Your telephone performs all of its functions using only those 2 wires. The 2 extra wires are virtually never used by a single-line telephone. The only exception that I'm aware of is the old "Princess Telephone," which had a special light powered by the extra pair of wires. In most telephones, even the power for the lighted keys comes from the 2 main wires. While the telephone is off the hook, the telephone company sends a constant DC current through those two wires. This current powers the telephone's electronics and its lights. When you talk, the microphone causes the telephone's electric impedance to fluctuate up and down and this variation causes sound to be reproduced in your friend's earpiece. Pressing the dialing buttons causes similar fluctuations in impedance and the telephone company uses these tones to make the proper connections. When the telephone company rings your telephone, they send a higher voltage AC current through the two wires and the telephone's bell rings.

795. How does an infrared sensor faucet work? — DD, Sacramento, CA
The sensor has two lenses: one that emits a beam of infrared light and the other that looks for a reflection of that light. As long as there is nothing beneath the faucet, there is very little infrared light reflected back toward the sensor and the sensor prevents any water from flowing out of the faucet. But when you hold your hands under the faucet, the infrared light reflects from your hands and some of it returns to the sensor. The sensor detects this light and opens an electronic valve to permit water to flow out of the faucet. The lenses are aimed so that only objects under the faucet itself will reflect the infrared light back toward the lens. A more distance object may reflect some of the infrared light, but the light won't pass through the sensor at the proper angle and won't be detected.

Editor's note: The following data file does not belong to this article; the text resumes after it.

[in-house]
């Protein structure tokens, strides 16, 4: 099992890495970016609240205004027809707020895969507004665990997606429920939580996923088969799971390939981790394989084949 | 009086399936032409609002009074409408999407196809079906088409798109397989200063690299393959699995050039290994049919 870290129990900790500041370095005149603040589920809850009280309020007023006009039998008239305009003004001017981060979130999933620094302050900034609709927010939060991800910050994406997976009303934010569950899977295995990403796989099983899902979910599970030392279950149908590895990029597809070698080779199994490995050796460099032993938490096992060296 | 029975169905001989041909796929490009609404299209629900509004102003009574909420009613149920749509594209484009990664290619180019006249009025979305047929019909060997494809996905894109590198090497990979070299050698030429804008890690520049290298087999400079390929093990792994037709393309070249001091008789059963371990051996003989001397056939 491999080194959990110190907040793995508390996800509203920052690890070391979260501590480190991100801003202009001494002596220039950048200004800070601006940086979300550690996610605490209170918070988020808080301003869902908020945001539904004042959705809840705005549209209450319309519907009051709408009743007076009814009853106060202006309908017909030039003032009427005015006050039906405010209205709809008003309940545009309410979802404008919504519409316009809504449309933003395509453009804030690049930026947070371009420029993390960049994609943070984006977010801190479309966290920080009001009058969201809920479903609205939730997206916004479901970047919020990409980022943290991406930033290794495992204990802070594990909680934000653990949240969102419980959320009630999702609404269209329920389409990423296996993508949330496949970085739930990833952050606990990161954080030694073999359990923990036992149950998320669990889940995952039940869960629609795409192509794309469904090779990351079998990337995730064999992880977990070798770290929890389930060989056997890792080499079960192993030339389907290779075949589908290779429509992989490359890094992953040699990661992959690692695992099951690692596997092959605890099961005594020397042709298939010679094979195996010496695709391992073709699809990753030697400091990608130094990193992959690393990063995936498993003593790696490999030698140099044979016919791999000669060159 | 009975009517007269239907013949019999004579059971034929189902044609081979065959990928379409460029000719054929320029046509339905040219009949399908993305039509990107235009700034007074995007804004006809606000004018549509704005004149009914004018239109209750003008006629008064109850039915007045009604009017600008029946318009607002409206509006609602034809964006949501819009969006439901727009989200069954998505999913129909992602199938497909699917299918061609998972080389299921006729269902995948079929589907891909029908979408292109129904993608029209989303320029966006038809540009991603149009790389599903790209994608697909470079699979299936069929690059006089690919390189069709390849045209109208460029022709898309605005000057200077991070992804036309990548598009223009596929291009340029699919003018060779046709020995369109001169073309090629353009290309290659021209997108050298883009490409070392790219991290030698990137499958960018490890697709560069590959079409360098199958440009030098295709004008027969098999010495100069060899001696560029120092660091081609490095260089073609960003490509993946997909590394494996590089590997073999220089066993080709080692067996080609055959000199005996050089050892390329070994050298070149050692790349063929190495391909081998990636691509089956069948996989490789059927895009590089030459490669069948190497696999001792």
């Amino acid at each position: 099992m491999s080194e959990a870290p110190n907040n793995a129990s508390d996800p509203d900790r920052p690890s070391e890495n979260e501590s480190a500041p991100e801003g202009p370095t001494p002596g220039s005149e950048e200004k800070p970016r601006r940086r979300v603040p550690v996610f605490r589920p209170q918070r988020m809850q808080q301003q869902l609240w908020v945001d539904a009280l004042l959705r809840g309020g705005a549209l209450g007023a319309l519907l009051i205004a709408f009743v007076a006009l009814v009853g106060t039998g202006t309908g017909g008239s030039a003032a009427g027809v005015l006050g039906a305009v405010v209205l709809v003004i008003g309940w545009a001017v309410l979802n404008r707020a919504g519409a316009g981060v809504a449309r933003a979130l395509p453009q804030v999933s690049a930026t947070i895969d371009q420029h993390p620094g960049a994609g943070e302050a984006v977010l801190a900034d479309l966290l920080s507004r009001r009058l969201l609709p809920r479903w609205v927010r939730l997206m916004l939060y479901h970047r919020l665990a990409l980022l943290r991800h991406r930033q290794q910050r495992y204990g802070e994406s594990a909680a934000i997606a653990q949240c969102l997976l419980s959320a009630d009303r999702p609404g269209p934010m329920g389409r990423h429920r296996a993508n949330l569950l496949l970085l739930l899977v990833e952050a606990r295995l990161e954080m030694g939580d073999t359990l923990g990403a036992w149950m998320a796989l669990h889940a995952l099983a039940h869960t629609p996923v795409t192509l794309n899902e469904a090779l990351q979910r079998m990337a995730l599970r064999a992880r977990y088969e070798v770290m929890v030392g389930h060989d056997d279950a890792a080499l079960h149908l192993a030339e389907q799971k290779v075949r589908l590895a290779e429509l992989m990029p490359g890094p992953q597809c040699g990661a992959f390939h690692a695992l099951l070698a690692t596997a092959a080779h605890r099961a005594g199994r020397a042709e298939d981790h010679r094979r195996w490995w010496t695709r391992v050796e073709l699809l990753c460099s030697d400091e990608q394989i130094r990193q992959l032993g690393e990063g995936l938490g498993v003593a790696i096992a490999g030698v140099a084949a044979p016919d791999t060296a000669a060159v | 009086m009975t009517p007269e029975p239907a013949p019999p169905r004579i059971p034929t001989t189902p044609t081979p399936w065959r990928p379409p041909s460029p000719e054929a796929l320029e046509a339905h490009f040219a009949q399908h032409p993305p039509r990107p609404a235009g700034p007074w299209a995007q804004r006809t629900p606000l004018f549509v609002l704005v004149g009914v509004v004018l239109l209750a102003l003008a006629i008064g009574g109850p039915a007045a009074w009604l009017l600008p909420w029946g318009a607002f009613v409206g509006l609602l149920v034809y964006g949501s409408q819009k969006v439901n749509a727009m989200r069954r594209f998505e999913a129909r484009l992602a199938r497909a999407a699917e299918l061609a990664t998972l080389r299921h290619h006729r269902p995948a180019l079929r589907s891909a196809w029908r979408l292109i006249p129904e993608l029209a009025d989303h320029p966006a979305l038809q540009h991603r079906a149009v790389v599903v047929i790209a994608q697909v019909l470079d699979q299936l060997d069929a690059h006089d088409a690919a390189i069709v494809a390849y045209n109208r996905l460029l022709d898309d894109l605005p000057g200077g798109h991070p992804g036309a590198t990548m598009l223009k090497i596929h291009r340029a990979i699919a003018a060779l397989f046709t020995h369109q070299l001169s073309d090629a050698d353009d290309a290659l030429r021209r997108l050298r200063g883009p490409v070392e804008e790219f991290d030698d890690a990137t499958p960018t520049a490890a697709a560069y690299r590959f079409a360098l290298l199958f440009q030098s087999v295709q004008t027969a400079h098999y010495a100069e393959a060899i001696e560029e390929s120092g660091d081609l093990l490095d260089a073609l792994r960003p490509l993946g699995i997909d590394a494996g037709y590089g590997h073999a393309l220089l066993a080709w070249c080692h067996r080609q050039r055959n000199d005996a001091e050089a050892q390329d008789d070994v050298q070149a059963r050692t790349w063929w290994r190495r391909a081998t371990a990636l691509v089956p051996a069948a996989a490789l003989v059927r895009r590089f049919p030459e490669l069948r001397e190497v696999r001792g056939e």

796. How fast is the earth moving through space? Does this movement affect our perception of time? — GR, Grabil, IN
Because there is no preferred reference frame for the universe, we can only talk about the earth's speed in reference to other objects. For example, the earth is moving at about 5 kilometers per second relative to the sun and about 30,000 kilometers per second relative to the center of the galaxy. These speeds do affect our perceptions of time, so that times passes at a different rate for us than for someone closer to the sun or to the galactic center. However, gravitational wells also affect the perception of time, so that the effects are complicated. The earth is also receding extremely rapidly from objects at the far side of the universe; so fast that time passage is dramatically affected. Those distant objects appear to be aging very slowly and their light is shifted substantially toward the red.